American Bar Association
General Practice, Solo, and Small Firm Division
The Compleat Lawyer
Winter 1997, Volume 14, No. 1
copyright American Bar Association. All rights reserved.

technology.law

Michael Jimmerson

J. Michael Jimmerson is a technology consultant and founder of Legal Counsel & Computing. He is the co-author of A Survival Guide for Road Warriors, a best-selling book on mobile computing for lawyers, published by the American Bar Association. His next book is Windows for Lawyers, to be released in Fall 1997. He can be reached by phone (773/506-9870), e-mail (jimmer@legalcounsel.com) or the Web (www.legalcounsel.com).

Winding my way through the friendly skies, I kill some time leafing through the airline magazine. After all, I am strictly forbidden from using my notebook during takeoff and landing (a completely spurious rule but that is fodder for another column). The number of articles about technology and the latest bells and whistles is striking.

These days, no matter where you look, technology assails us. Windows 95, the Internet, the Web, Microsoft, Netscape, notebook computers--you name it. Topics that were obscure just two years ago are now commonplace. And everyone these days is an expert. Bad enough strangers ask for legal advice at cocktail parties. Nowadays, all I seem to do is stand around comparing computer systems with the nouveau cognoscenti.

All this newfound knowledge can actually impede informed decisions. Consider the following scenario: the managing partner just read an article in FlyAway Magazine on the latest whiz bang software from BeAllEndAll Corp. If the firm has a MIS director or technology committee, the managing editor issues an edict: When are we going to get this latest manna from heaven?

Caught in a crossfire of buzzwords, and without a clue of what he is talking about, the managing partner thinks he has the technology equivalent of sliced bread. Well, this is a disaster in the making. Never mind the fate of early adopters, those fools who rush out to buy the new version as soon as it hits the shelves. This is just not the way to make an informed decision. Instead, this is strategic planning by airline magazine.

Small firms and solos are subject to the same problem. In small firms, newly minted technology pros are likely to try to steer the other partners toward their vision of the ultimate technology setup. Several different scenarios can result. Tremendous energy and time can be wasted running down a dead end street. Or the firm could be split into warring factions over the issue, resulting in no decision but lots of bad blood. Worse, the firm can implement a solution that is inadequate for the needs of the firm, but only after spending a bundle of money.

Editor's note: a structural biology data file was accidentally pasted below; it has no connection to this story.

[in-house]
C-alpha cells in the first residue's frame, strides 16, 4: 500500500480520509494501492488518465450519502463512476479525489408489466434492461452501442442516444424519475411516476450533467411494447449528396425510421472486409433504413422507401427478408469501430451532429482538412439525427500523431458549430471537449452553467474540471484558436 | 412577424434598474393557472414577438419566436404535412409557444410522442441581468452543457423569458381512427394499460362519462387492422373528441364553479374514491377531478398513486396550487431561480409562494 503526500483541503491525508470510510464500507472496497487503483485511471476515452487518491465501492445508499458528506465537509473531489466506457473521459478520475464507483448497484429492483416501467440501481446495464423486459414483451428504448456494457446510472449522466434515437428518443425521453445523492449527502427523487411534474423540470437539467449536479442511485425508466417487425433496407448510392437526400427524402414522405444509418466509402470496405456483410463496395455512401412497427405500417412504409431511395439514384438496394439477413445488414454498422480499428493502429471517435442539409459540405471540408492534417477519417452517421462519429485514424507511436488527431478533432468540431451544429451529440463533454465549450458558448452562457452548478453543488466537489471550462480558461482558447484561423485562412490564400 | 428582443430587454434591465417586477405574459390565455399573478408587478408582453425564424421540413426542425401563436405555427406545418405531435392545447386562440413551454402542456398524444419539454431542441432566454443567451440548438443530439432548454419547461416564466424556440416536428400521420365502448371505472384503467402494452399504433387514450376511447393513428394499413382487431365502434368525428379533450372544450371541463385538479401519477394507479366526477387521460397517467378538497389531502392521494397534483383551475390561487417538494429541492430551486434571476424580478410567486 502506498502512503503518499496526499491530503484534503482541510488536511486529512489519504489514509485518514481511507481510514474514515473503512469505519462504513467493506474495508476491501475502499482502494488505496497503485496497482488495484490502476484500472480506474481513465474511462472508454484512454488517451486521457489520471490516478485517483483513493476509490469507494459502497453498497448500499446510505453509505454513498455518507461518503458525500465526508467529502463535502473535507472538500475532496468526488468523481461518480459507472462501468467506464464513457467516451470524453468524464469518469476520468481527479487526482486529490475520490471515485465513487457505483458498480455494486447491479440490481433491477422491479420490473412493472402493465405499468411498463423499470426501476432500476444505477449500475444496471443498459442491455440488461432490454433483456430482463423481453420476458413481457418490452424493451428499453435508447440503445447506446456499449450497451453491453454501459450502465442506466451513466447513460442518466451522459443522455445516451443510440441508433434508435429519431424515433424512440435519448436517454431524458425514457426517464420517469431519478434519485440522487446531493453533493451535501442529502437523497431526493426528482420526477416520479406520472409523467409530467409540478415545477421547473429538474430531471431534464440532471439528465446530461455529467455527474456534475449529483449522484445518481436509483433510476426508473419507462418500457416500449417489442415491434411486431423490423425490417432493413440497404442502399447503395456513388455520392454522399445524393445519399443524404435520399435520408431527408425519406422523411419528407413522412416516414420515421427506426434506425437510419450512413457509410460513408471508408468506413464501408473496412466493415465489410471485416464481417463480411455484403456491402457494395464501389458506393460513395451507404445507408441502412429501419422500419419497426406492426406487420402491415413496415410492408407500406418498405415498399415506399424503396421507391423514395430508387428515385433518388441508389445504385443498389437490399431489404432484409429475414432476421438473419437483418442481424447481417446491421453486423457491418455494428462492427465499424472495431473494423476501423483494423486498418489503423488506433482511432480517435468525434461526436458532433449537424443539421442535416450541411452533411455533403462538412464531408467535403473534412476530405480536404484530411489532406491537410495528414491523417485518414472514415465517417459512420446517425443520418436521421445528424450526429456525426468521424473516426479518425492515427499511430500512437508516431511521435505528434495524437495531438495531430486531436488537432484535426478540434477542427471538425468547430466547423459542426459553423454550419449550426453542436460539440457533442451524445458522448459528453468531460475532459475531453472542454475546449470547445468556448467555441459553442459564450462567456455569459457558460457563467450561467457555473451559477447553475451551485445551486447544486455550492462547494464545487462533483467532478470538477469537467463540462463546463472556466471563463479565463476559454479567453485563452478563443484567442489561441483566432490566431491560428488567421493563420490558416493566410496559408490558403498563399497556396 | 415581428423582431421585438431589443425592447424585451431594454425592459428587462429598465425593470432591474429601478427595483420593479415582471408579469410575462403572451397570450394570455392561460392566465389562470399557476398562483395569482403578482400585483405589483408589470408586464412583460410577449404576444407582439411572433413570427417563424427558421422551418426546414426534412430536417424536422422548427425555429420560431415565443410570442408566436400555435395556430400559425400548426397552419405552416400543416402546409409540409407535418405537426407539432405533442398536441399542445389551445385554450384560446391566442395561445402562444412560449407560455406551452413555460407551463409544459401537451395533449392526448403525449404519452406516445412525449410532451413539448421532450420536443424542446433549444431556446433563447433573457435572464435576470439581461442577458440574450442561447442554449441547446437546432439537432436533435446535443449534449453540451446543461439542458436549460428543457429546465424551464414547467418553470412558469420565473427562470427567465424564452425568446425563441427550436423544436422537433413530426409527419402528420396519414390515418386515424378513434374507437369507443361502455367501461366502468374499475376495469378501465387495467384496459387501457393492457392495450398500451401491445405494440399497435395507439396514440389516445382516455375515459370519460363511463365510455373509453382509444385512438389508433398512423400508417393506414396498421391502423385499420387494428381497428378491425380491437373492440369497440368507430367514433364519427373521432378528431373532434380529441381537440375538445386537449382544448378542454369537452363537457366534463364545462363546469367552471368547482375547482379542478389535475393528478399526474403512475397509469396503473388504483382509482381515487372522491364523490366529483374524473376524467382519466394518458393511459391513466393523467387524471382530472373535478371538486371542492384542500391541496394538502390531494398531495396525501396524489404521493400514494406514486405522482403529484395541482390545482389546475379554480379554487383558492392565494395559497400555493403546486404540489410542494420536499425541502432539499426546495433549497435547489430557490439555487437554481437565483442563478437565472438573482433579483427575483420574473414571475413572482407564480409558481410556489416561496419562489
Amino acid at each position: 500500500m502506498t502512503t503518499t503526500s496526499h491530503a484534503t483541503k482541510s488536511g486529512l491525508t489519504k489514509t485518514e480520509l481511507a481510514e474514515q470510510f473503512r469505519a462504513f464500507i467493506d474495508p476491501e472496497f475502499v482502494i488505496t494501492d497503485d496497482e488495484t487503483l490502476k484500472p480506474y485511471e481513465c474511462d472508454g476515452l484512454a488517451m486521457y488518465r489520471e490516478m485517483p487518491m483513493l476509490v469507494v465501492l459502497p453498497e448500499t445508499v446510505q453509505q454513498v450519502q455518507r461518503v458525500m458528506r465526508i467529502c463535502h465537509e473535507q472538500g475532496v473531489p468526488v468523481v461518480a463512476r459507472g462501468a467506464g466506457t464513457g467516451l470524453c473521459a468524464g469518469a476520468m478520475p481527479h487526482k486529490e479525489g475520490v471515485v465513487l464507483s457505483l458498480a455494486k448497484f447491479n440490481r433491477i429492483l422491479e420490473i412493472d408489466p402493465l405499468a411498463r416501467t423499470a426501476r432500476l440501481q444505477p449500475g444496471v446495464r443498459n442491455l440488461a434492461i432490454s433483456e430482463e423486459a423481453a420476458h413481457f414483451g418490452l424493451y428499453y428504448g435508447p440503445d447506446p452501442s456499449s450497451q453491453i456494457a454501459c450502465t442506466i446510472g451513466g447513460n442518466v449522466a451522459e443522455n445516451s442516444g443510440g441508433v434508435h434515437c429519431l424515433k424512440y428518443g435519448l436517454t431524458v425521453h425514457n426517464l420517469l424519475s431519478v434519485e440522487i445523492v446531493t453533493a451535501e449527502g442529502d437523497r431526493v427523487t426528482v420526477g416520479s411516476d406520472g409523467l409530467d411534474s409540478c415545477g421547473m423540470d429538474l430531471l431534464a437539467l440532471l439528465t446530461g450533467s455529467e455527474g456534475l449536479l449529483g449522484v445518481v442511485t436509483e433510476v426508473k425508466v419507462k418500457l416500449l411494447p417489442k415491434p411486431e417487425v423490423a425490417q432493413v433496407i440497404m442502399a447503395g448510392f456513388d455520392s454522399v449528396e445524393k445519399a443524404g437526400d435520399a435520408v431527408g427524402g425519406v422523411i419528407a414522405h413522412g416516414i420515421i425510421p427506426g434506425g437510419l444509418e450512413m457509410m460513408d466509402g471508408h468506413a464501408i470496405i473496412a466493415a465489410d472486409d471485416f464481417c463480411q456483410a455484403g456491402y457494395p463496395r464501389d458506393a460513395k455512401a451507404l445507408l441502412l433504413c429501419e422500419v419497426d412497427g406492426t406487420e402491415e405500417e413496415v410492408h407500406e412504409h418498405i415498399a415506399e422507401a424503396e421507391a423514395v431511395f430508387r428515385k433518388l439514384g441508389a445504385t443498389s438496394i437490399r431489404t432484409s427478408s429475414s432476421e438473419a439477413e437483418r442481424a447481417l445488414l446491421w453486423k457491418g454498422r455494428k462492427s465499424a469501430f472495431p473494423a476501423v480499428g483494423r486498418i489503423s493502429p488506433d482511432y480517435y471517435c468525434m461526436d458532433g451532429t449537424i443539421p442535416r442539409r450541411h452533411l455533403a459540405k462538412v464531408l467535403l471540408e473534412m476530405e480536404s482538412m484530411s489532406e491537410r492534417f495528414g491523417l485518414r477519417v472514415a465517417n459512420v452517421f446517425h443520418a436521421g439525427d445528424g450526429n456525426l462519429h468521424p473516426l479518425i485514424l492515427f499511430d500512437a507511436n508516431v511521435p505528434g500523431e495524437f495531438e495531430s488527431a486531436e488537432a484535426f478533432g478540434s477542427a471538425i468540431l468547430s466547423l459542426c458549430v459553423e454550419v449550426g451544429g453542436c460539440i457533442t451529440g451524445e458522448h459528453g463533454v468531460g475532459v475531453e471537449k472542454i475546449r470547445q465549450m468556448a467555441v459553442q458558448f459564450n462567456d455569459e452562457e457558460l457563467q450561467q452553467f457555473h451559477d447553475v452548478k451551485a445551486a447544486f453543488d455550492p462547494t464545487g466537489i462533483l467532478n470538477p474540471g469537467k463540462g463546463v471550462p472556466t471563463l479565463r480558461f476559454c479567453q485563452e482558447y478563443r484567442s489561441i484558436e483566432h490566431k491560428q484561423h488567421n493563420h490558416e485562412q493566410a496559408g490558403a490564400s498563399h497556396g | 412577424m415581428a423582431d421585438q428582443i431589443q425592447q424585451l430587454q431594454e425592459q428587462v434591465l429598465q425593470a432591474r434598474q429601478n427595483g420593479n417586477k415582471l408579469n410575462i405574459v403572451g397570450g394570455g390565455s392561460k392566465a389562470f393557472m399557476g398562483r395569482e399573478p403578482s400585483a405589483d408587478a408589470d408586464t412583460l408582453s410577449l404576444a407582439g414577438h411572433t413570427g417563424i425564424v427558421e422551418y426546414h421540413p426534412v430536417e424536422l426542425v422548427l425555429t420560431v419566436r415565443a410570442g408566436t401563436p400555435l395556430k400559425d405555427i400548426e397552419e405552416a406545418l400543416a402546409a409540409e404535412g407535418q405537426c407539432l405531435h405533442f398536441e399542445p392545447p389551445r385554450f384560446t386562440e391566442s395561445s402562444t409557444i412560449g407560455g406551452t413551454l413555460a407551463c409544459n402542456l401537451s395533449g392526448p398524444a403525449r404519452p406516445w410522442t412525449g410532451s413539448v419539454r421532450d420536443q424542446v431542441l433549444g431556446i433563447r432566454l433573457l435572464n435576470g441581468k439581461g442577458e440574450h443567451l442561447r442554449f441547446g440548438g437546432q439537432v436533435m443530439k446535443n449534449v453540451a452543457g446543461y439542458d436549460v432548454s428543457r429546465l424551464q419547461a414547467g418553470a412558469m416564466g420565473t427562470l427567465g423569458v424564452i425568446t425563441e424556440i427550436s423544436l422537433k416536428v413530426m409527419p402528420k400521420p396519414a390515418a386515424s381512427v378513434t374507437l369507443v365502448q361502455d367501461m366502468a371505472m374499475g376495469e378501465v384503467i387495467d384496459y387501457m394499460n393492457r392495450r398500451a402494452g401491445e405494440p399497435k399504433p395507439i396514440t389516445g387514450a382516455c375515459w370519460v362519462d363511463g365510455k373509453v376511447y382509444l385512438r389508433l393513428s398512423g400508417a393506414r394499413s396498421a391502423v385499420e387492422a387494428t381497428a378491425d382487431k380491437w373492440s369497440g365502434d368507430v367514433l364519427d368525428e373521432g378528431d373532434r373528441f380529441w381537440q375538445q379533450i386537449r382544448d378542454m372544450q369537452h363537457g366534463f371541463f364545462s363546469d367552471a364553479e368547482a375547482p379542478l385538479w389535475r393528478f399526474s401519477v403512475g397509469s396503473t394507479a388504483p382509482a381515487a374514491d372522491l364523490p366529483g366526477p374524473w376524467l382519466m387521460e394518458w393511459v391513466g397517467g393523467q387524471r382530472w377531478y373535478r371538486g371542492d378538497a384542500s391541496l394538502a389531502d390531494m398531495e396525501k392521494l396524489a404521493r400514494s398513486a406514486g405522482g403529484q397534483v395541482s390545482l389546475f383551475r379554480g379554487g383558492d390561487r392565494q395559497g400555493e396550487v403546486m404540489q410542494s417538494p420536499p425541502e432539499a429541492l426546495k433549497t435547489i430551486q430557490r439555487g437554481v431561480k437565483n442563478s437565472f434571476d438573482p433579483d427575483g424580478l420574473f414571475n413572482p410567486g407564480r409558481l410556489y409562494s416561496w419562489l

More than ever, law firms must make strategic decisions carefully. Would you hire the first law student that came in the door for a summer associate position? Of course not! At the least, you would check his or her bona fides. Did you buy the phone system or copy machine based upon an ad in the newspaper? Whatever happened to that sage advice: Don't believe everything you read? This advice is critical when it comes to choosing computers or software. Inflated claims and glowing reviews are commonplace and are simply not to be trusted. Buying computer equipment or software on the basis of a glowing article or advertisement is like renting office space because you like the carpet--only to find that the roof leaks.

Ah, you might say, I got great advice from a consultant. Did you ask for and check appropriate references for the consultant? Have you done any independent research to confirm his or her recommendations? Does the consultant have any conflicts of interest or biases in favor of certain vendors. Blind faith in the advice of another is risky at best. People who make this mistake often end up needing the services of a lawyer (or asking for advice at the next cocktail party!). Be smart and use your common sense before you open your checkbook.

Choosing technology is like any other capital decision. The first step is to create a strategic plan. First, consider your goals and needs. What is the principal work product of the firm and what technology would further the creation of that work product? Determine all the alternatives. The worst mistake you can make is wearing blinders during the decision-making process.

An essential step is to create a budget. Decide how much money you have to spend and what parameters you must operate within. Then, stick to the budget. Finally, compare the viable options. Make certain when you compare products that you are making direct comparisons. Unless you are comparing apples to apples, your research is incomplete.

Purchases should only be made after you have done your homework. This does not necessarily require tremendous effort. However, for every hour or dollar you expend now, I can assure you that you will save twice that amount in the long run. Whether you are a solo or managing partner of a multinational firm, spend your money wisely and only after due diligence.

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